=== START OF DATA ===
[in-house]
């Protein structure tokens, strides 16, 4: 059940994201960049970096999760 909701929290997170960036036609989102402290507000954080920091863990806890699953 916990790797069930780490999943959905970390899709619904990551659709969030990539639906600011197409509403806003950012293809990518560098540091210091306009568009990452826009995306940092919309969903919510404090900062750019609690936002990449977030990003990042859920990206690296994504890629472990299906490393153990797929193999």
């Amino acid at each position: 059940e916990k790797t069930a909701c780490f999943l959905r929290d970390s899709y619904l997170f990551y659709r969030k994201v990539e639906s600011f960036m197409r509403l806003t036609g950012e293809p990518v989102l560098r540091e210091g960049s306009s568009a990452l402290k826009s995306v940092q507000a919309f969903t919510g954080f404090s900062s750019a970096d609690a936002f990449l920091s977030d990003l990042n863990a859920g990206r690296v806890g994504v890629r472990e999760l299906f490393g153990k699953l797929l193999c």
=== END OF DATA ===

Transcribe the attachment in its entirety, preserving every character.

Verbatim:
[in-house]
């Protein structure tokens, strides 16, 4: 059940994201960049970096999760 909701929290997170960036036609989102402290507000954080920091863990806890699953 916990790797069930780490999943959905970390899709619904990551659709969030990539639906600011197409509403806003950012293809990518560098540091210091306009568009990452826009995306940092919309969903919510404090900062750019609690936002990449977030990003990042859920990206690296994504890629472990299906490393153990797929193999």
């Amino acid at each position: 059940e916990k790797t069930a909701c780490f999943l959905r929290d970390s899709y619904l997170f990551y659709r969030k994201v990539e639906s600011f960036m197409r509403l806003t036609g950012e293809p990518v989102l560098r540091e210091g960049s306009s568009a990452l402290k826009s995306v940092q507000a919309f969903t919510g954080f404090s900062s750019a970096d609690a936002f990449l920091s977030d990003l990042n863990a859920g990206r690296v806890g994504v890629r472990e999760l299906f490393g153990k699953l797929l193999c």